It’s one of the great ironies of Redding. It’s a city blessed with a spectacular bike and pedestrian trail network along the Sacramento River. It’s a place surrounded by seemingly endless numbers of mountain bike trails. However, the city itself is an awful urban environment for riding a bike or walking.
A new citizens group wants to help change that latter part.
The recently formed Shasta-Cascade Bicycle Coalition aims to make sure future urban plans and street designs throughout Shasta County include safe opportunities for cyclists. Its members want to improve on the infrastructure that already exists.
The coalition will also help educate leaders and planners about cycling issues, and be a voice for promoting elements like bicycle commuting and bike safety.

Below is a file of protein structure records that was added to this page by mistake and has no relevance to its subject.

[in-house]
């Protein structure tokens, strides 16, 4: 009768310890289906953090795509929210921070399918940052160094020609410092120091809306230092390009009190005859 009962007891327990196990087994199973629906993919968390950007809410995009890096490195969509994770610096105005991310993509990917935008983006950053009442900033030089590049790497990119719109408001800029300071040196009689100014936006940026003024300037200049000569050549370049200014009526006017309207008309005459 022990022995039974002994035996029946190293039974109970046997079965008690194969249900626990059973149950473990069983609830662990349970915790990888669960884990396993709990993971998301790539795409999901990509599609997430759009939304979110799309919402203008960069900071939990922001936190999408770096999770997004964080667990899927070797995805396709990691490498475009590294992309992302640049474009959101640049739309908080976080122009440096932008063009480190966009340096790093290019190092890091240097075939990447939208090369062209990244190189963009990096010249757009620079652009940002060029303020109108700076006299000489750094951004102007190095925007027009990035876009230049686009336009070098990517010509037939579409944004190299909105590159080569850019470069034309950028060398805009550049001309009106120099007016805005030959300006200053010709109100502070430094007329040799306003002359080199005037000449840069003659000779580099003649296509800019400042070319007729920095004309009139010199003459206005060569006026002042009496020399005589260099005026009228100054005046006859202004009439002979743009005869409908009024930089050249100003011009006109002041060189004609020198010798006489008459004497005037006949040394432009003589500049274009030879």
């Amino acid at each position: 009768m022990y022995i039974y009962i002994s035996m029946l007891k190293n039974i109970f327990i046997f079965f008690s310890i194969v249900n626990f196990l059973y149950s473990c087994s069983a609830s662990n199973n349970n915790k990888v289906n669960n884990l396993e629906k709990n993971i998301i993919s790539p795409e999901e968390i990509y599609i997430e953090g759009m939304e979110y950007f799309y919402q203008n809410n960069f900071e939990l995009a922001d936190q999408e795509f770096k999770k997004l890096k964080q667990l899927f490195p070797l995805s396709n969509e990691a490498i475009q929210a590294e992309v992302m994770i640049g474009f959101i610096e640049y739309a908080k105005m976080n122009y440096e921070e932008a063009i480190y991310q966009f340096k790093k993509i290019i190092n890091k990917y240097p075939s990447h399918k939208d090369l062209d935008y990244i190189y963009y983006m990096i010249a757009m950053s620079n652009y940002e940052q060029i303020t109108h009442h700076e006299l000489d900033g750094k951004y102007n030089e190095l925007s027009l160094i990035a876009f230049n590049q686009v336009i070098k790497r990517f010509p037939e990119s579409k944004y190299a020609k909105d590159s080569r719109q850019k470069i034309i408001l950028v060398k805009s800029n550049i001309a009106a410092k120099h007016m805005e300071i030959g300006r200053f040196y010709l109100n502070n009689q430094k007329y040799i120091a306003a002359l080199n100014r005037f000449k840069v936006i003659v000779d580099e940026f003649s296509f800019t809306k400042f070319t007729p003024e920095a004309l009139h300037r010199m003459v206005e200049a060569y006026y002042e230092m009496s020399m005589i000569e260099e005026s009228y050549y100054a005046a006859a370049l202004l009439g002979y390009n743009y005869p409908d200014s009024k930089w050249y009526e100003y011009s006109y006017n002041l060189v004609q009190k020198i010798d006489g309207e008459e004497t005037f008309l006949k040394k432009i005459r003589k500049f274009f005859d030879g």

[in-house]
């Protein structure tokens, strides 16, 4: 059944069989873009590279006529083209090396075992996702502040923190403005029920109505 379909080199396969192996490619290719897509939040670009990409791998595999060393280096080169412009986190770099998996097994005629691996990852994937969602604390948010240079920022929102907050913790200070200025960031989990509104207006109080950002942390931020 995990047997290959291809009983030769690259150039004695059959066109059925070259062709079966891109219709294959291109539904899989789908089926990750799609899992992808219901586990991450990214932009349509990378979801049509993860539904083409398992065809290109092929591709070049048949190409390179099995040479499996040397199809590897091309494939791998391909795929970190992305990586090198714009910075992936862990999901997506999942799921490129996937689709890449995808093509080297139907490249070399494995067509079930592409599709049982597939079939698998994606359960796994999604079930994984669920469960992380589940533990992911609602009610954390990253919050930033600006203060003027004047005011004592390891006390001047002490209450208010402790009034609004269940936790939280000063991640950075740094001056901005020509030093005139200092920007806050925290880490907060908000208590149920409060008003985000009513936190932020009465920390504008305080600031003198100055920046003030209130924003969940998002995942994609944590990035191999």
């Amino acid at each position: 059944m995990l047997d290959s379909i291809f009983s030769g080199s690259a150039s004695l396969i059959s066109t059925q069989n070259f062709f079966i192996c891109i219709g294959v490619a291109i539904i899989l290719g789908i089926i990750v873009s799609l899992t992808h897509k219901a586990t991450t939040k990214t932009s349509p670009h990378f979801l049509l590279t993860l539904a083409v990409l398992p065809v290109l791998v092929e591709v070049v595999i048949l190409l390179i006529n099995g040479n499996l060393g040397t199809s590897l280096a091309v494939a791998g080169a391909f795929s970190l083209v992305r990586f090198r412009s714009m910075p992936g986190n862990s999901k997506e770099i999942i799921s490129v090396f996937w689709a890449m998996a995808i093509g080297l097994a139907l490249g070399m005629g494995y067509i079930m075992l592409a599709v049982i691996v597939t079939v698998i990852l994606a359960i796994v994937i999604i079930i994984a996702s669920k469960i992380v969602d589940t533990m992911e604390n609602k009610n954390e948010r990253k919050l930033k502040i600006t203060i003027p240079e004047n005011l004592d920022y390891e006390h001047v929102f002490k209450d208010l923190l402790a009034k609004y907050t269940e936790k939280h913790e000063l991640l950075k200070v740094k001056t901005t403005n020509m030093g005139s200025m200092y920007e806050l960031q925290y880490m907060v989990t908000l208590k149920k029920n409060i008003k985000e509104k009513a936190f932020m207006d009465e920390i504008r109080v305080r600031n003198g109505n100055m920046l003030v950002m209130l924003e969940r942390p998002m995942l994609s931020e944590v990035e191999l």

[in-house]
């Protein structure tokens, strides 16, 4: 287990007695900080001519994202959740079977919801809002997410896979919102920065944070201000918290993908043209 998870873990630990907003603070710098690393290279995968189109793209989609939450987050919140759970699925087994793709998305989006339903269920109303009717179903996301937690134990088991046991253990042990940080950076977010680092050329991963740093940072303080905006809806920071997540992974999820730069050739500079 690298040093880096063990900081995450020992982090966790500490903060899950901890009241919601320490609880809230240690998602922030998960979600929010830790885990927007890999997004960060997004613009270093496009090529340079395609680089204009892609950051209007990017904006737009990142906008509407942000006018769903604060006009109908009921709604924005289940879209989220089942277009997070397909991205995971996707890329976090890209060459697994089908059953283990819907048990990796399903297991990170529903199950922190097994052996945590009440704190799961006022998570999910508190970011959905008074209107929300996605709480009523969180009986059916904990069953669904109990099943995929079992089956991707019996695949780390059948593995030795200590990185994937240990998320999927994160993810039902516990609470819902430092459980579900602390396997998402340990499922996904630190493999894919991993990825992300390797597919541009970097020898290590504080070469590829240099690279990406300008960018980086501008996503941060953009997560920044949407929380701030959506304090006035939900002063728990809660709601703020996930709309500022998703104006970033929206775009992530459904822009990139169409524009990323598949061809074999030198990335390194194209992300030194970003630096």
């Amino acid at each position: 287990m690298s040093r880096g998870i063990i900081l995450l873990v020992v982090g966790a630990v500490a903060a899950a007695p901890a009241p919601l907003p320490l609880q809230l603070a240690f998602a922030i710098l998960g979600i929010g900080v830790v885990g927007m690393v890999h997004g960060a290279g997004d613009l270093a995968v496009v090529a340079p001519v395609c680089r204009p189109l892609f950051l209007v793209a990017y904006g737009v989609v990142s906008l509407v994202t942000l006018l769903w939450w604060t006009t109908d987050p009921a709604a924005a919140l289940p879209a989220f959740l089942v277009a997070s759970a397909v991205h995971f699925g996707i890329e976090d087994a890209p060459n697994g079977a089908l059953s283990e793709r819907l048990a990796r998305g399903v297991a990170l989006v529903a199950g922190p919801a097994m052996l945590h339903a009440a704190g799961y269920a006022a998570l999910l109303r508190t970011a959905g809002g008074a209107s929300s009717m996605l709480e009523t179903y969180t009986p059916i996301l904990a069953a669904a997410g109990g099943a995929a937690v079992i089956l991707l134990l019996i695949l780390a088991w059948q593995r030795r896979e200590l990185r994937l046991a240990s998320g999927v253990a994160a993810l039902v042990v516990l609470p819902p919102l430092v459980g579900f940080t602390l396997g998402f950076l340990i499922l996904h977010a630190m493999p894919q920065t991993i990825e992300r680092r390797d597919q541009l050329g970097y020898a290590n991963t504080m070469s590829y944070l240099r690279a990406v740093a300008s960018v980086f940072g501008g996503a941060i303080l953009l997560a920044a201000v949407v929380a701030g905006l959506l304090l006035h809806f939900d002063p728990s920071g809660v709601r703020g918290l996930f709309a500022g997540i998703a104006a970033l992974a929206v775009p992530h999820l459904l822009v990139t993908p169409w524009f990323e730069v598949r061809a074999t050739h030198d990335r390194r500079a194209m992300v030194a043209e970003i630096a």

“We’re looking to make the Shasta-Cascade area a place that’s safe and inviting to ride a bicycle for everyday transportation,” says Anne Wallach Thomas, co-leader of the coalition. “The safe and inviting part is important. We have world-class facilities for mountain bikes and incredible park trails. What we can’t do is leave the house and safely get anywhere.”
Becoming a more cycling friendly area offers a treasure trove of benefits.
The streets become safer for everyone who uses them and more people are encouraged to bike or walk. Cycling and walking promotes better health (and certainly produces it for those who partake in it).
Cycling friendly cities have a marketing advantage, both in terms of attracting tourists, and luring new businesses and residents to the area. Since more and more people are cycling as a national trend, residents are starting to demand better access for bikes.